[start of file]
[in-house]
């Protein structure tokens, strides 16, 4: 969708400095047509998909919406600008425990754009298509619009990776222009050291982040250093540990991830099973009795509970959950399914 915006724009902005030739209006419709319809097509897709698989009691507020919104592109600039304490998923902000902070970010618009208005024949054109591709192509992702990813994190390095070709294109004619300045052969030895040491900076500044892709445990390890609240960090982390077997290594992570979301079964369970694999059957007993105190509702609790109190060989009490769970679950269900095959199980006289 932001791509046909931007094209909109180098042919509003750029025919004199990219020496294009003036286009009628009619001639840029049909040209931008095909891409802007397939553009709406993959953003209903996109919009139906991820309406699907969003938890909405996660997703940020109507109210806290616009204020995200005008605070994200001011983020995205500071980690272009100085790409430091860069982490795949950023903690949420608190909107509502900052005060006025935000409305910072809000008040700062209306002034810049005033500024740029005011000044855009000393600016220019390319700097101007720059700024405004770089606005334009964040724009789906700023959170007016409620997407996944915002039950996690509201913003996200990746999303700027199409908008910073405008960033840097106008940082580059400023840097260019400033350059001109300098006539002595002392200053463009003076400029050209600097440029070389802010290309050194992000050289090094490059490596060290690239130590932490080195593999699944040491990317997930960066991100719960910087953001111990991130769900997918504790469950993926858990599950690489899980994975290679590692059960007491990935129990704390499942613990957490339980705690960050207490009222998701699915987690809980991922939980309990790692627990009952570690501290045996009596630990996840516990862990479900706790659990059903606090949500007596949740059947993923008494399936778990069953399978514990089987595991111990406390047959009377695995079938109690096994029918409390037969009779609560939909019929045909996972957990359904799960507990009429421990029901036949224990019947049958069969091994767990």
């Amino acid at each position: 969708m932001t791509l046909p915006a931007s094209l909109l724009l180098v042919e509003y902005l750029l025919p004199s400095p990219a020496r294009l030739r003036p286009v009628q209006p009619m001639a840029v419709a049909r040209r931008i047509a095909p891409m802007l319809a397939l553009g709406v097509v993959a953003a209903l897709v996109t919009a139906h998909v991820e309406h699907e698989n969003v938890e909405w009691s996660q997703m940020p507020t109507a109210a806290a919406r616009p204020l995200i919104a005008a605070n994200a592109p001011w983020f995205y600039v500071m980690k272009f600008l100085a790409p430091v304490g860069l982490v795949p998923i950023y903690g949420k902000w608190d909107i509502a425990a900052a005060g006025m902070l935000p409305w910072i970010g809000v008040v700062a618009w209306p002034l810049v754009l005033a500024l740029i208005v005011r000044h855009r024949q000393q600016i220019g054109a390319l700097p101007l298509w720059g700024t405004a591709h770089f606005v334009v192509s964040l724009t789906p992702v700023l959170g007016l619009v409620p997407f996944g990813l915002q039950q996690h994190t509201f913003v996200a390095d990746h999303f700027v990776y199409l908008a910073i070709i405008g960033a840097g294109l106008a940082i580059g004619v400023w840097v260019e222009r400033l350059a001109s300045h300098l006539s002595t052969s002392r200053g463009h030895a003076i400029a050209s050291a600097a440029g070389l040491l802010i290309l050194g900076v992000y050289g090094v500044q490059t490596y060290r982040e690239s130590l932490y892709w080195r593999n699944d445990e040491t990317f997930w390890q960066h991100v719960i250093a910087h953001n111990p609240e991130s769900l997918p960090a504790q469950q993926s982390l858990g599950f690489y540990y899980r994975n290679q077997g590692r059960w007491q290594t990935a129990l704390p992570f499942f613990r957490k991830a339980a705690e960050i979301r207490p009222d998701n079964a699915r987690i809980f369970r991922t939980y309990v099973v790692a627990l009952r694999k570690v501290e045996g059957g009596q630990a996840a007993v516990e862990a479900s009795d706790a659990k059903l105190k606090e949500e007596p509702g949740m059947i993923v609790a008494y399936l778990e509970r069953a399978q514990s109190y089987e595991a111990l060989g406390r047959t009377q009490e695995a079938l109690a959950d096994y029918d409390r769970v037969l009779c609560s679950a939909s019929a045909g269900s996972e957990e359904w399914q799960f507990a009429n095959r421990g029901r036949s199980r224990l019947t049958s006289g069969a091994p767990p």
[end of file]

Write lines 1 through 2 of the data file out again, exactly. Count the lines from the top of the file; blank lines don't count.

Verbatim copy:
[in-house]
């Protein structure tokens, strides 16, 4: 969708400095047509998909919406600008425990754009298509619009990776222009050291982040250093540990991830099973009795509970959950399914 915006724009902005030739209006419709319809097509897709698989009691507020919104592109600039304490998923902000902070970010618009208005024949054109591709192509992702990813994190390095070709294109004619300045052969030895040491900076500044892709445990390890609240960090982390077997290594992570979301079964369970694999059957007993105190509702609790109190060989009490769970679950269900095959199980006289 932001791509046909931007094209909109180098042919509003750029025919004199990219020496294009003036286009009628009619001639840029049909040209931008095909891409802007397939553009709406993959953003209903996109919009139906991820309406699907969003938890909405996660997703940020109507109210806290616009204020995200005008605070994200001011983020995205500071980690272009100085790409430091860069982490795949950023903690949420608190909107509502900052005060006025935000409305910072809000008040700062209306002034810049005033500024740029005011000044855009000393600016220019390319700097101007720059700024405004770089606005334009964040724009789906700023959170007016409620997407996944915002039950996690509201913003996200990746999303700027199409908008910073405008960033840097106008940082580059400023840097260019400033350059001109300098006539002595002392200053463009003076400029050209600097440029070389802010290309050194992000050289090094490059490596060290690239130590932490080195593999699944040491990317997930960066991100719960910087953001111990991130769900997918504790469950993926858990599950690489899980994975290679590692059960007491990935129990704390499942613990957490339980705690960050207490009222998701699915987690809980991922939980309990790692627990009952570690501290045996009596630990996840516990862990479900706790659990059903606090949500007596949740059947993923008494399936778990069953399978514990089987595991111990406390047959009377695995079938109690096994029918409390037969009779609560939909019929045909996972957990359904799960507990009429421990029901036949224990019947049958069969091994767990």